GRAND RAPIDS, Mich. (WOOD) - Some West Michigan college students are worried about their student loans, which will double if the U.S. Congress fails to act soon.
The Senate shot down two bills Thursday that would have blocked increases in federal student loan rates, which are set to increase from 3.4% to 6.8% on July 1.
Grand Valley State University Director of Financial Aid Michelle Rhodes said if students take out the maximum loan each year, the increased rates will cost them about $1,000 more for the life of the loan.
Arielle Kohler, a fifth-year student at Ferris State University, jumped at the chance to network at a Grand Rapids Chamber of Commerce event on Thursday. But she has more to worry about than a fickle job market.
Kohler has had a close eye on Washington, D.C. where lawmakers have been grappling over doubling student loan interest rates. She already owes $45,000 in loans and still has another year before graduation.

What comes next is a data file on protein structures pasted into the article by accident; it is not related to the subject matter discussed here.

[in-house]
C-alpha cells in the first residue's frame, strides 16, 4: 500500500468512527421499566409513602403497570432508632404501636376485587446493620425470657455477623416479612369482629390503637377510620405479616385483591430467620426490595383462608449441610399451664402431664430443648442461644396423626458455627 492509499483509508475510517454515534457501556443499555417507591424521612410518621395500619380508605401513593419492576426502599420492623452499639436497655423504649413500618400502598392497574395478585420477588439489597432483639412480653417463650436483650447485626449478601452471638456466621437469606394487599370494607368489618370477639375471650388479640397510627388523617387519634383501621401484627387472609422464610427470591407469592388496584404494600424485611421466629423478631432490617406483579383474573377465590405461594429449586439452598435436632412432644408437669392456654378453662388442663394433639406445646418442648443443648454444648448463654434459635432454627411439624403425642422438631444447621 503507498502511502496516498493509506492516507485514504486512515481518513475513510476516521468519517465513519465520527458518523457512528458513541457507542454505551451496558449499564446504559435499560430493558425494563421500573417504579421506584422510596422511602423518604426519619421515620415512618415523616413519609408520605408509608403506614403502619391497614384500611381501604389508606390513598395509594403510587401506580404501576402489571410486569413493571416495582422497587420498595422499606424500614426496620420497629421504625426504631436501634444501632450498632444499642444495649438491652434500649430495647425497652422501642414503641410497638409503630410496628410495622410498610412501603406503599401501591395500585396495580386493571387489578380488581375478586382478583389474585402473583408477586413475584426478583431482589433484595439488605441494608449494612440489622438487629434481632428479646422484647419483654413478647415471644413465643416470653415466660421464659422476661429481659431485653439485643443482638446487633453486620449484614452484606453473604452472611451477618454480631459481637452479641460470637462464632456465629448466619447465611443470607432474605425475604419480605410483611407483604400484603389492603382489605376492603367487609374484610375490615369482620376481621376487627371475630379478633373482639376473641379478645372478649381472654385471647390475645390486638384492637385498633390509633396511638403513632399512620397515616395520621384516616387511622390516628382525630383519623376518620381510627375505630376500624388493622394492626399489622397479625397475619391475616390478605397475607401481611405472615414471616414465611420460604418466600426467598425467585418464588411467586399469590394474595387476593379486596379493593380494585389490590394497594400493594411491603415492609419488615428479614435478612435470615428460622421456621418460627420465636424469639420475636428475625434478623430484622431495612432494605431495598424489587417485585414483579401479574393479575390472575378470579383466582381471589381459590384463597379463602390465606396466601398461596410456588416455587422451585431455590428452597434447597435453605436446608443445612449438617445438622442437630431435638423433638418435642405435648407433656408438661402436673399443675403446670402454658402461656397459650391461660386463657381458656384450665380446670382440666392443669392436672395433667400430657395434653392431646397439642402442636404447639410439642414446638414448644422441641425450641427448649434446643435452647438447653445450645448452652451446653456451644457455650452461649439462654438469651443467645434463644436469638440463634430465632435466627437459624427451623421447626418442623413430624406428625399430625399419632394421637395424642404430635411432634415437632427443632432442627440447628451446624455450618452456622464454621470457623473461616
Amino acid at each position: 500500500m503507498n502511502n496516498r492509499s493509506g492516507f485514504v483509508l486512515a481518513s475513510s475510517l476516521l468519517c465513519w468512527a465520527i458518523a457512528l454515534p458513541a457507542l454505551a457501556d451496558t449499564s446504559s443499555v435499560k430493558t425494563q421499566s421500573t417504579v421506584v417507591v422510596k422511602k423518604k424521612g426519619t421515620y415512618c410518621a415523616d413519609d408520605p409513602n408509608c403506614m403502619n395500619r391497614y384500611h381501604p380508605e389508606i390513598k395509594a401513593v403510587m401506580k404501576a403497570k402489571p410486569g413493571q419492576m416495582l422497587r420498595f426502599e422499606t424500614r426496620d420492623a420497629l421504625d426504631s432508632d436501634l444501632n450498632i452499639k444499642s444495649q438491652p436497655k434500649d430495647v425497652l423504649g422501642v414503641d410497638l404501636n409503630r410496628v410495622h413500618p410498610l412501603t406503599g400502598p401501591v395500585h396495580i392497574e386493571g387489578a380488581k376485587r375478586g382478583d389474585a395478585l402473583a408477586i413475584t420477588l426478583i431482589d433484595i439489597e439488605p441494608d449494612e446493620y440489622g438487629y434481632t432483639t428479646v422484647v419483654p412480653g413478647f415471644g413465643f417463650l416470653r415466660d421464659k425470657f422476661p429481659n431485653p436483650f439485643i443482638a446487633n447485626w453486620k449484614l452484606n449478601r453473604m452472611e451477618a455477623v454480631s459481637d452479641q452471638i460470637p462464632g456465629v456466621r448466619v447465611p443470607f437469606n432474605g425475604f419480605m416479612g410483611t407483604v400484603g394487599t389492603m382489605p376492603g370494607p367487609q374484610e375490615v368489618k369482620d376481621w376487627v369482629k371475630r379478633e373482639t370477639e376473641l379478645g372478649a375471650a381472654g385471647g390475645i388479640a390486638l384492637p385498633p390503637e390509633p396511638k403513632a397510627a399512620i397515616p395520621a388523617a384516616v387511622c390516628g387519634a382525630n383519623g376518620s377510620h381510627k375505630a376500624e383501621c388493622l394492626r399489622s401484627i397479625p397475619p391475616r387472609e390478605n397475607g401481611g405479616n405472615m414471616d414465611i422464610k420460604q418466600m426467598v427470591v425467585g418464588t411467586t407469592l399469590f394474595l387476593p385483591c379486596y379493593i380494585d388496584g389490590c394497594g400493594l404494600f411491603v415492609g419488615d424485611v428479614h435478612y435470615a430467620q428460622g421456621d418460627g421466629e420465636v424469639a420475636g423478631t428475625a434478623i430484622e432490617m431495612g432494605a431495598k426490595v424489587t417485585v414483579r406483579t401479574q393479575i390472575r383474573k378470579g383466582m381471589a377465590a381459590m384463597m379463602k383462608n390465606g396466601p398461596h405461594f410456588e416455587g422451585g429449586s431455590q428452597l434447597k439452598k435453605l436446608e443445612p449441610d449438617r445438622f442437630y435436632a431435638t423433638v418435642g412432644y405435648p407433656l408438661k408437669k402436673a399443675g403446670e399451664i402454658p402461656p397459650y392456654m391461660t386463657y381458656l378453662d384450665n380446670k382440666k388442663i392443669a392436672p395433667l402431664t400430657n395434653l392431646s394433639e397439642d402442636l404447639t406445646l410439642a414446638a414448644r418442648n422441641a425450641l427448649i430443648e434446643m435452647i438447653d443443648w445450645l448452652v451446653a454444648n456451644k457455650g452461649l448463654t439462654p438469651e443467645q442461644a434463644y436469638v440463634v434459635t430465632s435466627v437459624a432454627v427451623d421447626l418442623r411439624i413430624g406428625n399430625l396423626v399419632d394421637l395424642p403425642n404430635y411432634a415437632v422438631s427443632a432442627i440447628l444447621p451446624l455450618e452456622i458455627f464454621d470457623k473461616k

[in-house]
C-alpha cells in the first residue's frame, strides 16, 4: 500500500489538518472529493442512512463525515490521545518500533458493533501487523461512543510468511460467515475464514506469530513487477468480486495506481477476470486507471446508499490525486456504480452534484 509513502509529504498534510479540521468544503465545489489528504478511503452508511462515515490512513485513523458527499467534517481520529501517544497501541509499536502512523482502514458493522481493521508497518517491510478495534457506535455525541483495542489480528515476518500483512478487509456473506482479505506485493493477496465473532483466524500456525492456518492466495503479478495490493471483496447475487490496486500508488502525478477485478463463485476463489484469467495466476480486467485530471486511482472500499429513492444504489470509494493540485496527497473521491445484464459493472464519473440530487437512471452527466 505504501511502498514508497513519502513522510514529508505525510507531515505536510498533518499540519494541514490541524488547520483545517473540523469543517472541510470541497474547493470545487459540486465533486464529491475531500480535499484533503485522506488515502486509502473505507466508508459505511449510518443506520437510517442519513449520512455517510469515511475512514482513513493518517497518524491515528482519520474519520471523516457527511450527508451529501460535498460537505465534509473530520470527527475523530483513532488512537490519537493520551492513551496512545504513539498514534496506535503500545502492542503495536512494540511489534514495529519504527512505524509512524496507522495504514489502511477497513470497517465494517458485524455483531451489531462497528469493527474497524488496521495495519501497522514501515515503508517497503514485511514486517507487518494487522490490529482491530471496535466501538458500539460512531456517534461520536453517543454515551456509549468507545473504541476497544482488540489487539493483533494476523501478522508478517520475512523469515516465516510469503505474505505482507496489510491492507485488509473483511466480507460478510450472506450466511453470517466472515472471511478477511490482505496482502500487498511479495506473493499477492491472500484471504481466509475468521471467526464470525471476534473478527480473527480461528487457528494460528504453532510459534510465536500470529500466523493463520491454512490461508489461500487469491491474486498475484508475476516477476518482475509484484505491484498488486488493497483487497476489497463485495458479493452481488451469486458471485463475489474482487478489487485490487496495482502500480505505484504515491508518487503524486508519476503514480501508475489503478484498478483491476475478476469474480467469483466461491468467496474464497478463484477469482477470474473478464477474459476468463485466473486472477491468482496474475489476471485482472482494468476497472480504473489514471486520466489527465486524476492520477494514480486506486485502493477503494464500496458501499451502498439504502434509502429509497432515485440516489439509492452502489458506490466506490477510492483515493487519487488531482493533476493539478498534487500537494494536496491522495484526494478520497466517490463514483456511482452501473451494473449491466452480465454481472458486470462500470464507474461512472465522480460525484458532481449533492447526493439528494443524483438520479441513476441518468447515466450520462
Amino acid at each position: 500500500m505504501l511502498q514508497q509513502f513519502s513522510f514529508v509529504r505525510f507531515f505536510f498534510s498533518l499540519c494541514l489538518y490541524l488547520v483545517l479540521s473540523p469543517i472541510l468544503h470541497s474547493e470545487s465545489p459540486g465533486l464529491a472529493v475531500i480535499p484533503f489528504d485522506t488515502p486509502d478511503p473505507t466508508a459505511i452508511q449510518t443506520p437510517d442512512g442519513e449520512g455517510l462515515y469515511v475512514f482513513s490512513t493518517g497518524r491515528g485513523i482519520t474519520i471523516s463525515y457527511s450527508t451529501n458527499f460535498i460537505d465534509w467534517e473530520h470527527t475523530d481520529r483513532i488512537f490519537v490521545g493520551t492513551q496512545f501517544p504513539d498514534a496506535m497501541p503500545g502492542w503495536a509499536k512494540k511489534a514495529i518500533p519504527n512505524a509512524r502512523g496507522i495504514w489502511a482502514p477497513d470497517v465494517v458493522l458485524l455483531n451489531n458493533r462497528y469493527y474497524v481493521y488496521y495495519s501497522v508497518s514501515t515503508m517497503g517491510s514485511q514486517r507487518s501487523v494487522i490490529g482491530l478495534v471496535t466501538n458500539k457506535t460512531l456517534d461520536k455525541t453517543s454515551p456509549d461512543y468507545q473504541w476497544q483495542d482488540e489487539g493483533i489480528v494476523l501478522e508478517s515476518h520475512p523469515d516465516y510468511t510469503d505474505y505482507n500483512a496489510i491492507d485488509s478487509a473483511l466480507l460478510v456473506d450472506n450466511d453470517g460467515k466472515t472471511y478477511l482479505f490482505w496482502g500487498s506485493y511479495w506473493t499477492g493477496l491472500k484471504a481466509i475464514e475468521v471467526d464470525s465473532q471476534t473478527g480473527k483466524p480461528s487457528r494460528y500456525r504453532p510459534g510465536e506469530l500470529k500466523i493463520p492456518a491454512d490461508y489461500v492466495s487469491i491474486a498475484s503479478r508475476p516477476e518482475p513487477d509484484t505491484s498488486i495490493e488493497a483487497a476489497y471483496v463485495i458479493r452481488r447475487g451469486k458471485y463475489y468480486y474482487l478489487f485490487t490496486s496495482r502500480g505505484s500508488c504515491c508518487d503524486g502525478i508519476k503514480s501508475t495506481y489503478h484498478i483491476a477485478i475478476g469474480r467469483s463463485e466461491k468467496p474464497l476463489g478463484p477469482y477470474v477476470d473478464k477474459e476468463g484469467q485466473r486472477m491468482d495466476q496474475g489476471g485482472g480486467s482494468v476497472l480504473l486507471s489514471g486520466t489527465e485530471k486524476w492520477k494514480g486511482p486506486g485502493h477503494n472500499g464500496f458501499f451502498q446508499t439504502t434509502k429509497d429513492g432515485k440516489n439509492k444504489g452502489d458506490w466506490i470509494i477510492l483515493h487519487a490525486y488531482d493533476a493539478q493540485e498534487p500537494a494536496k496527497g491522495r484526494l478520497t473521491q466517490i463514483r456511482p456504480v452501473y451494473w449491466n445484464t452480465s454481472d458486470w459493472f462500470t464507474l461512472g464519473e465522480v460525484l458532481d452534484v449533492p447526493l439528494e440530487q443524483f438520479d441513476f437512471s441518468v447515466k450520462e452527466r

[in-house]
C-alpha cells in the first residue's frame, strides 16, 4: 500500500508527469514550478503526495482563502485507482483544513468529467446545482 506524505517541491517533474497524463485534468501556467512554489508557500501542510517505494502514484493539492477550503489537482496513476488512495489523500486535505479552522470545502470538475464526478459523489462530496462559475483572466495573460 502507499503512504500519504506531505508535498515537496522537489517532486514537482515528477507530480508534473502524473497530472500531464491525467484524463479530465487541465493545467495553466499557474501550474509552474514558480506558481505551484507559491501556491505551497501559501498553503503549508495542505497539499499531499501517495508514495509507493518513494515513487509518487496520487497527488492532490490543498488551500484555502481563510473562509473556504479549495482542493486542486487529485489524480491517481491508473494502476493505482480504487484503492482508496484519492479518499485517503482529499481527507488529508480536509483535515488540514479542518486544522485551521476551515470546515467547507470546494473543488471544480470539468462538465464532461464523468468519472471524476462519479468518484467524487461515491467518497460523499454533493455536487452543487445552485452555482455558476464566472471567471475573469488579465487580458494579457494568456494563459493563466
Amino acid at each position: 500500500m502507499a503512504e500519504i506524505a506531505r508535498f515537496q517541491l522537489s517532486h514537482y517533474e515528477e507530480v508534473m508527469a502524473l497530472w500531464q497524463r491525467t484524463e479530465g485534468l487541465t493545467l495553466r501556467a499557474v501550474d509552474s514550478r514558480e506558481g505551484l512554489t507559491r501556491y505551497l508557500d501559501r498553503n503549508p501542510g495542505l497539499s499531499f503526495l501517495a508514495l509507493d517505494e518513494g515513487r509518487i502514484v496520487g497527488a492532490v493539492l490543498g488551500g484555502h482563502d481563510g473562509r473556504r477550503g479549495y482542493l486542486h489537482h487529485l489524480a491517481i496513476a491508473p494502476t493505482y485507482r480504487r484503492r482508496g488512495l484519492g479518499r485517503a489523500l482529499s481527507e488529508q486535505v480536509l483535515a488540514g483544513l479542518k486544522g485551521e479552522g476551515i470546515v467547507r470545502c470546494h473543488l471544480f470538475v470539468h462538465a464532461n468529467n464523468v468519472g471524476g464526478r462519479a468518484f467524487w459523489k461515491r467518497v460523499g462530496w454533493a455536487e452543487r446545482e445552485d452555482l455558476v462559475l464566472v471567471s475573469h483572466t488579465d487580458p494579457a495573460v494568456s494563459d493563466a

"For this workforce to actually be a workforce, people need to be educated," Kohler said. "And if people are raising the interest rates of these loans, how are people going to afford it?"
Recent Grand Valley State University graduate Brianna Carter owes $25,000 now, but she still has medical school to get through, which means she will need to borrow more.
"You already think about what you owe, and to think that maybe in 10 years it's going to be twice or three times as much, it's scary," she said.
Rhodes said 37% of GVSU students graduate without having to borrow any money, but that those who do have loans should keep in contact with their financial aid office.
"We haven't had a lot of calls about speculation or what ifs, but I anticipate as soon as that July 1 date hits, we will get some phone calls about, 'What does this mean for my specific situation?'" she said.
There are options for those who can't pay their student loans back. Under certain conditions, all or part of a loan can be canceled, discharged or forgiven.
U.S. Department of Education Federal Student Aid Office
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